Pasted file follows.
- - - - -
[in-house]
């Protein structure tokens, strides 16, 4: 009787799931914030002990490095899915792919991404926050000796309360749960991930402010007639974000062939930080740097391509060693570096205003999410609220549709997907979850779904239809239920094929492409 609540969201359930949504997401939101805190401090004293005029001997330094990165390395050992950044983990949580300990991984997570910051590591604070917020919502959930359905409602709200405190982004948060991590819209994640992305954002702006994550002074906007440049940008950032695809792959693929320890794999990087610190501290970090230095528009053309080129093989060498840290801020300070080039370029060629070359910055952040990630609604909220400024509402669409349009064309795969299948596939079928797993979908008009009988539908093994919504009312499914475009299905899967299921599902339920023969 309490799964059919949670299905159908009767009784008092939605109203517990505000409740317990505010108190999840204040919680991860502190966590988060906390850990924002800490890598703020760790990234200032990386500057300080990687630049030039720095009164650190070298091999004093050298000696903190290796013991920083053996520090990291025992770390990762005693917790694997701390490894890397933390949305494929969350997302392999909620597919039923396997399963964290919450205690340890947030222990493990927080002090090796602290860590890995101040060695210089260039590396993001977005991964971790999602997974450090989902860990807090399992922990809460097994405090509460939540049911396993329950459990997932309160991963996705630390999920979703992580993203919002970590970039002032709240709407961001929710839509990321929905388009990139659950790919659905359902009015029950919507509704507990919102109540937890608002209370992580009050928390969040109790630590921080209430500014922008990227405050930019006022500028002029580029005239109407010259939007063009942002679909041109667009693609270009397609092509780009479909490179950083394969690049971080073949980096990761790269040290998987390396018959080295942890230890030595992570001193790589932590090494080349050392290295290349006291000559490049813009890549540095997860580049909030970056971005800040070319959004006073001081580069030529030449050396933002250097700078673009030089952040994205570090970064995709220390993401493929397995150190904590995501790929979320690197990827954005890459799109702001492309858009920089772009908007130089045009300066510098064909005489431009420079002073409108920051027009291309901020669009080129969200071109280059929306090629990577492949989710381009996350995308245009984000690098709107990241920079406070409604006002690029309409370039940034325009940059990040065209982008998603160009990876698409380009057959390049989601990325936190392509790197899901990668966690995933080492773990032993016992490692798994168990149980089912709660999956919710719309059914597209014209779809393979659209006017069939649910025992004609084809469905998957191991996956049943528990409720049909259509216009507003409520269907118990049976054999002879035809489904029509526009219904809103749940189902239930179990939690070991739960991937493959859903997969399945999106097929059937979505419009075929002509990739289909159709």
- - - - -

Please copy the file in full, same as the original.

[in-house]
């Protein structure tokens, strides 16, 4: 009787799931914030002990490095899915792919991404926050000796309360749960991930402010007639974000062939930080740097391509060693570096205003999410609220549709997907979850779904239809239920094929492409 609540969201359930949504997401939101805190401090004293005029001997330094990165390395050992950044983990949580300990991984997570910051590591604070917020919502959930359905409602709200405190982004948060991590819209994640992305954002702006994550002074906007440049940008950032695809792959693929320890794999990087610190501290970090230095528009053309080129093989060498840290801020300070080039370029060629070359910055952040990630609604909220400024509402669409349009064309795969299948596939079928797993979908008009009988539908093994919504009312499914475009299905899967299921599902339920023969 309490799964059919949670299905159908009767009784008092939605109203517990505000409740317990505010108190999840204040919680991860502190966590988060906390850990924002800490890598703020760790990234200032990386500057300080990687630049030039720095009164650190070298091999004093050298000696903190290796013991920083053996520090990291025992770390990762005693917790694997701390490894890397933390949305494929969350997302392999909620597919039923396997399963964290919450205690340890947030222990493990927080002090090796602290860590890995101040060695210089260039590396993001977005991964971790999602997974450090989902860990807090399992922990809460097994405090509460939540049911396993329950459990997932309160991963996705630390999920979703992580993203919002970590970039002032709240709407961001929710839509990321929905388009990139659950790919659905359902009015029950919507509704507990919102109540937890608002209370992580009050928390969040109790630590921080209430500014922008990227405050930019006022500028002029580029005239109407010259939007063009942002679909041109667009693609270009397609092509780009479909490179950083394969690049971080073949980096990761790269040290998987390396018959080295942890230890030595992570001193790589932590090494080349050392290295290349006291000559490049813009890549540095997860580049909030970056971005800040070319959004006073001081580069030529030449050396933002250097700078673009030089952040994205570090970064995709220390993401493929397995150190904590995501790929979320690197990827954005890459799109702001492309858009920089772009908007130089045009300066510098064909005489431009420079002073409108920051027009291309901020669009080129969200071109280059929306090629990577492949989710381009996350995308245009984000690098709107990241920079406070409604006002690029309409370039940034325009940059990040065209982008998603160009990876698409380009057959390049989601990325936190392509790197899901990668966690995933080492773990032993016992490692798994168990149980089912709660999956919710719309059914597209014209779809393979659209006017069939649910025992004609084809469905998957191991996956049943528990409720049909259509216009507003409520269907118990049976054999002879035809489904029509526009219904809103749940189902239930179990939690070991739960991937493959859903997969399945999106097929059937979505419009075929002509990739289909159709």